The past few days I’ve finally begun sinking hours of time into acts of creation (outside of my design work—I’m still working full time hours via telecommuting, for which I’m incredibly grateful).
Despite my plentiful physical art supplies that have accrued over years —like my watercolors which have been sitting out at the ready, for weeks but only used once so far— it’s the iPad that has drawn me in. Maybe it’s the immediacy of it, the ease of being able to duck in and out of a piece spontaneously, that’s made it my medium of choice this past week.
Whatever it is, I’ve found myself spending hour upon hour, zoomed in and getting lost in details. As I wrote when posting one of these on instagram, I believe it’s the sense of control that has drawn me to this obsessive practice.
So I was up until 2am working on this lonely tower. I just get all zoomed in and I can’t seem to stop w the textures and lines and teasing out details. I think it has to do with the utter lack of control we have in this battle against the deadly invisible. The void that is yawning around every grocery aisle or on every doorknob.
So, finding a sense of control where we may is a kind of balm. Like how washing ones hands for so long and so bloody frequently began as an annoyance and has become our (perhaps) life-saving, lung-sparing mantra.
These two chess horses with sorry looks on their gentle faces is the exception to the fiddly inked lines this week.
What have you found yourself doing differently since all this began? Since lockdown and stay-at-home started? Is there anything in particular that’s helping you cope?
I had imagined so much extra time to do things like write and draw, now I’m working from home and staying in my house 97% of the time. It hasn’t really been the case. I’m still working, and more hours than before. The 8-10 hours in front of the computer leave me tired— it’s a combination of the work and the general stress level.
I miss reading on the subway. I’ve not read much at all since work-from-home began. But I’m going to start a new book today: Crossing to Safety, by Wallace Stegner. It was a recommendation from a friend.
I did start a new piece of art last Sunday evening, based on a prompt from a friend. She had designed a sort of Medieval talisman as a kind of art protection against the virus. Hers featured a black plague doctor, complete with the beak-like masks of those times and large gloves. She urged me to design one as well.
So I started this on Sunday last, and completed it Tuesday night. The ‘Hand of Fatima’ in this case is comprised of two latex gloves with a protective eye. The corona virus is being pierced with a daggar.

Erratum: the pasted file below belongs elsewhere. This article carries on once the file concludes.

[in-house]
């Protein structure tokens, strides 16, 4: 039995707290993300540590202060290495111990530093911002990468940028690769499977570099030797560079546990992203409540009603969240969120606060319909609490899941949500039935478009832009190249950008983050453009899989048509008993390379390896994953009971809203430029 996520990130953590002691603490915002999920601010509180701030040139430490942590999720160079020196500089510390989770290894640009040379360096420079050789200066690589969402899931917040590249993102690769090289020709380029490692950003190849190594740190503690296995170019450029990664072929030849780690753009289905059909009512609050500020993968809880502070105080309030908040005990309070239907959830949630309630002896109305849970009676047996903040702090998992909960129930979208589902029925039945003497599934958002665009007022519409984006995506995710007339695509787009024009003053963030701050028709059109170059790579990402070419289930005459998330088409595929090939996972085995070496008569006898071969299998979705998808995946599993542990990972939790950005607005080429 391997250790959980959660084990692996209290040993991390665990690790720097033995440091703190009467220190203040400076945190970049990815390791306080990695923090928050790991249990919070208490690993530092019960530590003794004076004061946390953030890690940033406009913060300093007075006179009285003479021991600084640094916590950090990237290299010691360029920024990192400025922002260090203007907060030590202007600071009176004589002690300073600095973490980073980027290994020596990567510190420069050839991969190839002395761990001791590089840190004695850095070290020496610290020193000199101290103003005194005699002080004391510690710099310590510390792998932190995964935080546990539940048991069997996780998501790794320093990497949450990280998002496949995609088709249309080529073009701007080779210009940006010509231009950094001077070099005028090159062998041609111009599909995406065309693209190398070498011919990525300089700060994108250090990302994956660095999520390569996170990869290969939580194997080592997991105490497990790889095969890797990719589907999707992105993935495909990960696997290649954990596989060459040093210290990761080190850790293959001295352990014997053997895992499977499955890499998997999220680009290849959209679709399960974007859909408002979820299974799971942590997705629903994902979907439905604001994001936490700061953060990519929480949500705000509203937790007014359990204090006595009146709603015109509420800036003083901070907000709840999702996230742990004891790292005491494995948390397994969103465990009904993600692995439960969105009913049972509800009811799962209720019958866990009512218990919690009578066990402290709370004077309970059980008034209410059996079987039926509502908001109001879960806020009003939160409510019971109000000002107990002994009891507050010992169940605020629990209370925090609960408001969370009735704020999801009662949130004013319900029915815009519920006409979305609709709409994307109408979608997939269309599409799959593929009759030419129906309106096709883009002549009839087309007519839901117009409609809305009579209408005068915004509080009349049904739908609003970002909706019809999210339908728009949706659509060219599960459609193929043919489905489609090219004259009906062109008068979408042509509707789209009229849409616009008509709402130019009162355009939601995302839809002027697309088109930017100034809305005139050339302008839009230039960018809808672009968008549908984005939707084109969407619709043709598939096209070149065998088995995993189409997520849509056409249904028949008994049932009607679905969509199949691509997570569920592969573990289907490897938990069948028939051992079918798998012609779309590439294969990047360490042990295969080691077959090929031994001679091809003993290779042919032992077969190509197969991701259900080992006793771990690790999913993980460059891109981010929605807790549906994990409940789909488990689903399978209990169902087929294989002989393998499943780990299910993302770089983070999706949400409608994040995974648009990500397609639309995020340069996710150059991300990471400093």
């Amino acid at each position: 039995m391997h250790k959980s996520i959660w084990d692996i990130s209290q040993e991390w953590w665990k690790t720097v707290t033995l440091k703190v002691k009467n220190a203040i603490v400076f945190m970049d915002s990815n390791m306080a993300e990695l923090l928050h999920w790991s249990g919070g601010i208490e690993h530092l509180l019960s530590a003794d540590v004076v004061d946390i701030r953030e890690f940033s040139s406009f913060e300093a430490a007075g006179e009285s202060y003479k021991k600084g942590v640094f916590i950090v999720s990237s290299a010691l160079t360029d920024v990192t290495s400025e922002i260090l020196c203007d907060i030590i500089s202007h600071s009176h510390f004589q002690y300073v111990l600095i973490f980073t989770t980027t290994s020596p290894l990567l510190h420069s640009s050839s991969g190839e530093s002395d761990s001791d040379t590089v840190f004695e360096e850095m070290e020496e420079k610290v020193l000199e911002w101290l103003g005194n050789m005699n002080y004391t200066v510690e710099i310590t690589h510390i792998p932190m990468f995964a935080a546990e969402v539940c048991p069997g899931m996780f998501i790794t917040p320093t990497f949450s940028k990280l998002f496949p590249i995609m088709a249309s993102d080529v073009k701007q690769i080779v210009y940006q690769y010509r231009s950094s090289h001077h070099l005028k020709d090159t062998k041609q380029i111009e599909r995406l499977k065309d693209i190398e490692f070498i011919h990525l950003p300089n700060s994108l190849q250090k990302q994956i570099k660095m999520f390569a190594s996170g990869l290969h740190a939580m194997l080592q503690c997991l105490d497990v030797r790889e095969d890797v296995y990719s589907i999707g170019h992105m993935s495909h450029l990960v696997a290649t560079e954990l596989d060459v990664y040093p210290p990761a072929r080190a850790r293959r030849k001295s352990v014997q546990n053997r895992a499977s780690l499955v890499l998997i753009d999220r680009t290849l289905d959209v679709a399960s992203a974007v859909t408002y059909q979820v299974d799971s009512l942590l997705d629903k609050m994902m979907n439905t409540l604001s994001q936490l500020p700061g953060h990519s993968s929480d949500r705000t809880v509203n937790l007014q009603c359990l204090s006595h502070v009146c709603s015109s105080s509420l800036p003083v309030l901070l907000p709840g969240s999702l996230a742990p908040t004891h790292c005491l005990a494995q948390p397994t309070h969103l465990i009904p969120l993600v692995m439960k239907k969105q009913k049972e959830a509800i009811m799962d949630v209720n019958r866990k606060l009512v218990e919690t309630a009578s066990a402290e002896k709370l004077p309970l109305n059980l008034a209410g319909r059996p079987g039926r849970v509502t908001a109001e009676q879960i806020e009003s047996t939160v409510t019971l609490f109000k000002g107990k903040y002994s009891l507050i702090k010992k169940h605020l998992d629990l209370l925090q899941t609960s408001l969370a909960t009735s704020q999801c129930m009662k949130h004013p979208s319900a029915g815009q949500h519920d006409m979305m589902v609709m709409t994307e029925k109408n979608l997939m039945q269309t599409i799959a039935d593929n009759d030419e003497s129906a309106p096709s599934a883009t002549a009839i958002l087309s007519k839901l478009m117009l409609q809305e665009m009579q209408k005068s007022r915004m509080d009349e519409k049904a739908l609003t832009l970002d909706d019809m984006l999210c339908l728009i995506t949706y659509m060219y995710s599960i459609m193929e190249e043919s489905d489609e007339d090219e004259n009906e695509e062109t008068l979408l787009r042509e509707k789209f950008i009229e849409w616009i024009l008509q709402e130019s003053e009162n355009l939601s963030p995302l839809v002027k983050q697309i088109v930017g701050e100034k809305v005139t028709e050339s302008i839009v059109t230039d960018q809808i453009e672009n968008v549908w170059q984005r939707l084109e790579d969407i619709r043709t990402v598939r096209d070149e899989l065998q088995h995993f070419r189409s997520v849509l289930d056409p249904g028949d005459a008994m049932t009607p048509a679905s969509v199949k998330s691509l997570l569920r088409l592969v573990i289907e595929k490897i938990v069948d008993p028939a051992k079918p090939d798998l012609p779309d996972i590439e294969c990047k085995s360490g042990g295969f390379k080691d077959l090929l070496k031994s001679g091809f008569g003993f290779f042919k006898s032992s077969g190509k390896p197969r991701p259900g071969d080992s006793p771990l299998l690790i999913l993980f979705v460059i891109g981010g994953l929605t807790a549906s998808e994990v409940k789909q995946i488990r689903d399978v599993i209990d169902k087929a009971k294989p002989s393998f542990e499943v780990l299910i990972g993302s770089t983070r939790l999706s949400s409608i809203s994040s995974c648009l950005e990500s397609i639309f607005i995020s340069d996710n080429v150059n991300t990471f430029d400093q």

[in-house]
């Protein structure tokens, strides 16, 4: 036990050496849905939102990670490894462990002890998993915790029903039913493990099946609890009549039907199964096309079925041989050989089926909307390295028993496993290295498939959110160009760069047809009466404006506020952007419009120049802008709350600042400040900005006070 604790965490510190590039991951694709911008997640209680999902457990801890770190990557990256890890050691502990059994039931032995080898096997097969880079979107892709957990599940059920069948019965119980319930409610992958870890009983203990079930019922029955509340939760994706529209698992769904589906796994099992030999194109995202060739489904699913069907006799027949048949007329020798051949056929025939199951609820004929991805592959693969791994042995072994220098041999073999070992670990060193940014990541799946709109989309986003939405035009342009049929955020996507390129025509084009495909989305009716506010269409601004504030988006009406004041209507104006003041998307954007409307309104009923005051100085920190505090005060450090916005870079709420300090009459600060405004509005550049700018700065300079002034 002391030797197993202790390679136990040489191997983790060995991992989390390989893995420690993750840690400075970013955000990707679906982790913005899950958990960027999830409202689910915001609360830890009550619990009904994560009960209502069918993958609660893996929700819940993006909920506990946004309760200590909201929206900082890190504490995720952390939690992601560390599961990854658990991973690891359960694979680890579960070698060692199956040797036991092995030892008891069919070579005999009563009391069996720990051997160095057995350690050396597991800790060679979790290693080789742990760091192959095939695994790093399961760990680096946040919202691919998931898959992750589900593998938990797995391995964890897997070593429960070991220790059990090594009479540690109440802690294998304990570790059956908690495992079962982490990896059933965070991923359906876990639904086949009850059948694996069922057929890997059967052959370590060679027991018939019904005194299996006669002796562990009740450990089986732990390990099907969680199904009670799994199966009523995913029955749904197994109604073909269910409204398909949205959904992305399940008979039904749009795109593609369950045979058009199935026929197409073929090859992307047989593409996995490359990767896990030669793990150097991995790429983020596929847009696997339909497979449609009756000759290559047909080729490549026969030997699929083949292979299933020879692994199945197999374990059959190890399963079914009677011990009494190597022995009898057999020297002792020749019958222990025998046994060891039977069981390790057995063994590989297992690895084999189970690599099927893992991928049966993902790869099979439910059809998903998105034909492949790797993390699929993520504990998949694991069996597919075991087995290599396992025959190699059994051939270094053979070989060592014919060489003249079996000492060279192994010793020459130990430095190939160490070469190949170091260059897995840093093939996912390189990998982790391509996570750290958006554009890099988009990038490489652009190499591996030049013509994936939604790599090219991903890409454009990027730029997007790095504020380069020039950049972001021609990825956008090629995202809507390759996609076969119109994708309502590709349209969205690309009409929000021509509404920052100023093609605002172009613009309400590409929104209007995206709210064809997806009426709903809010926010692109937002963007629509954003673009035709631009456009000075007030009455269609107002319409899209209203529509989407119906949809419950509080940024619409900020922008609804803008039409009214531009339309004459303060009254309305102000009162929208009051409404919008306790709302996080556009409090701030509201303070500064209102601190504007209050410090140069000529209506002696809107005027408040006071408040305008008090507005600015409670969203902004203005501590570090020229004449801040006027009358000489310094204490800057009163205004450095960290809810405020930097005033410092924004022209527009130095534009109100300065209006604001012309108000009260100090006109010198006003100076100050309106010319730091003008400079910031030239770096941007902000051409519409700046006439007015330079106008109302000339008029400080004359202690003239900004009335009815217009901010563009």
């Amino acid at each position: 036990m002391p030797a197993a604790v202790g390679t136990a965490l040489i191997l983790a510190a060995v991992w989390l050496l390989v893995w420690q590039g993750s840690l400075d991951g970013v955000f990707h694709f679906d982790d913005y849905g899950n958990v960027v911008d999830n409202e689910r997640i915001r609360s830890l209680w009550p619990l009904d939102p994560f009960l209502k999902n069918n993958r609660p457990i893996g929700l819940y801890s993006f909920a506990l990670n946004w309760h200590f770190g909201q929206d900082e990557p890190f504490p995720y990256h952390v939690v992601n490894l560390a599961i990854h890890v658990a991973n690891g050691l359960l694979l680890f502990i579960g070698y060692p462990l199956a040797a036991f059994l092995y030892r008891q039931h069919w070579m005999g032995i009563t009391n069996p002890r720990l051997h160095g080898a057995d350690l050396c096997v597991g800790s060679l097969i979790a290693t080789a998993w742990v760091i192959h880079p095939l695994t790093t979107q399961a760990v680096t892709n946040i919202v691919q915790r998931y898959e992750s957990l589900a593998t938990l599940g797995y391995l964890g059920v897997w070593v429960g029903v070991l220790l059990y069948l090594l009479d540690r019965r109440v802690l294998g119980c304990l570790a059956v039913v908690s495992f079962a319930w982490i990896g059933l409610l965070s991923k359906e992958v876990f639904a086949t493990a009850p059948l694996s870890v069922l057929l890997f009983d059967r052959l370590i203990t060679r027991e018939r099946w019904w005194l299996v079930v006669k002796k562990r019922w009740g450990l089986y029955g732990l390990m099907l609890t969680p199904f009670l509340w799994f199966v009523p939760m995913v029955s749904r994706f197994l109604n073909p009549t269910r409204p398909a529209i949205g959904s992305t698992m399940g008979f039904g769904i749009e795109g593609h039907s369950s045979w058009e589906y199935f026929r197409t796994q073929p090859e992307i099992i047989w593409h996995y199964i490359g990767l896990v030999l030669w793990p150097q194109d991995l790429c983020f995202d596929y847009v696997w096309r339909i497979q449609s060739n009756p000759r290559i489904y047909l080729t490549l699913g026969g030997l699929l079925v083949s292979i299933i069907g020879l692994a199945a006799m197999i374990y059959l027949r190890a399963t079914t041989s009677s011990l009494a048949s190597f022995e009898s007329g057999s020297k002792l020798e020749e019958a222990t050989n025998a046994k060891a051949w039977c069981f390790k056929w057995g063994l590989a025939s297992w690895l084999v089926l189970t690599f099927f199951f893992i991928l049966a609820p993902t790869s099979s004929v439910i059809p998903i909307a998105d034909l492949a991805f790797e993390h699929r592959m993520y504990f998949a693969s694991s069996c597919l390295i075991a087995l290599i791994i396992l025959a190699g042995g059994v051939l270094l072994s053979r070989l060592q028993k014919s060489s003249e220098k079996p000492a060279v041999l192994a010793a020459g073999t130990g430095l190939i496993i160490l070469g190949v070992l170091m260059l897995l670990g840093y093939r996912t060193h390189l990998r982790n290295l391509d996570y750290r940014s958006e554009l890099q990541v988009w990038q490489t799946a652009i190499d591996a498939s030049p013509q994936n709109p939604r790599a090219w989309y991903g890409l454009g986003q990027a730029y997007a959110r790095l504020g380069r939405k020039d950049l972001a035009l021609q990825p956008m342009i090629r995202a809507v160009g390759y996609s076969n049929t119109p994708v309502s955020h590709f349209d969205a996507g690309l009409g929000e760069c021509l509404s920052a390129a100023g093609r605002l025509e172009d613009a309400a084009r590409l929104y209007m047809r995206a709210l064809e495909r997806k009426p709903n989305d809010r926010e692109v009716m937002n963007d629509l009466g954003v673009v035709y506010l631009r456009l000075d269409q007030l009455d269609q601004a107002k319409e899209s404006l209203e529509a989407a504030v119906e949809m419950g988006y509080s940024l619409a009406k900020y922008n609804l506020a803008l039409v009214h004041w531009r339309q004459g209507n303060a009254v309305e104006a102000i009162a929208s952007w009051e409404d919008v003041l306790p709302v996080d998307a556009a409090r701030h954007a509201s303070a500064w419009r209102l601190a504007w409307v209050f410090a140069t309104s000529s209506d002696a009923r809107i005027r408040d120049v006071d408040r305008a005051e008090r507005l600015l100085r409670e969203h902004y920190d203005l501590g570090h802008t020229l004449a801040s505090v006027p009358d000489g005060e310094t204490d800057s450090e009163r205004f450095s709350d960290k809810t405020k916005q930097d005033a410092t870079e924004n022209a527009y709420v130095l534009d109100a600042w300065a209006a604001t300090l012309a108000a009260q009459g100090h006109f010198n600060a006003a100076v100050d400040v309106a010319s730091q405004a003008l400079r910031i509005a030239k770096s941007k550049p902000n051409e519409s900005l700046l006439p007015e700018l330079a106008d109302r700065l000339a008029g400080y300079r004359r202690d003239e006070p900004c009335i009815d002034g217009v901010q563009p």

Meet the witch-boy. He surfaced toward the end of my Inktober series for this year. I did a couple more sketches of him after the first, intrigued.
A few weeks ago I began studying intaglio again, and decided I’d like to do an etching of this guy, but that initial sketch needed some work, it was very rough. Below are four different studies I worked on my iPad of the witch-boy in various different wooded settings.
Above is the first study. I like the composition of the snow and path, but after some thought I decided that these slender trees are not quite what I had in mind; they lack mystery. So I moved one to another.
Here are some beefier trees which I can easily imagine being toned with a combination of line etch and aquatint (a way of introducing continuous tone shades to a print) I like this one! But I kept going.
Tuesday I went to my first class in over 7 years— returning to the art of copperplate etching (intaglio). I’ve a small plate ready to work on before my next class on Tuesday. This is the wee sketch I did for it today.
It needs finessing, and then I’ll transfer it in reverse to my plate. I may change those trees to pines, and add some snow. We’ll see. I want to keep it fairly simple, but use this to re-familiarize with the studio and processes after such a long hiatus. Gotta wake up the muscle memory.
After I’ve got into a bit of a groove, I’ll embark on something more complex. I really want to design images with the various techniques in my mind from the start. Work to the medium’s strengths, not just mimic ink drawings or some such. More to come here as I progress!
I lost my momentum toward the end of the month. I remained a day or two behind schedule, and when catching up was posting to social media, but not here each day, So this post is a bit of catch up.
So there totaled three drawings of the witch-boy, leading up to Halloween. The final drawing was just a plain old hair study. Terrifically anticlimactic, honestly. I haven’t even posted that one elsewhere, as I was sort of thinking I might do something else for the 31st ‘official’. But now it’s November third, time to let it go.
Day twenty-four: When at last she’d completed ministrations to her old-new house in such ways that compelled her, she returned to the leathery old box— a delicious reward. Retrieved from its out-of-the-way place of safe-keeping (much to Cat’s chagrin), she opened it. It contained the following:
+ One journal; worn but not ruined
+ One sheaf of very old photographs (same)
+ One packet of post-cards, written long ago (in surprisingly decent nick)
+ One iron key, threaded on a threadbare plaited tassel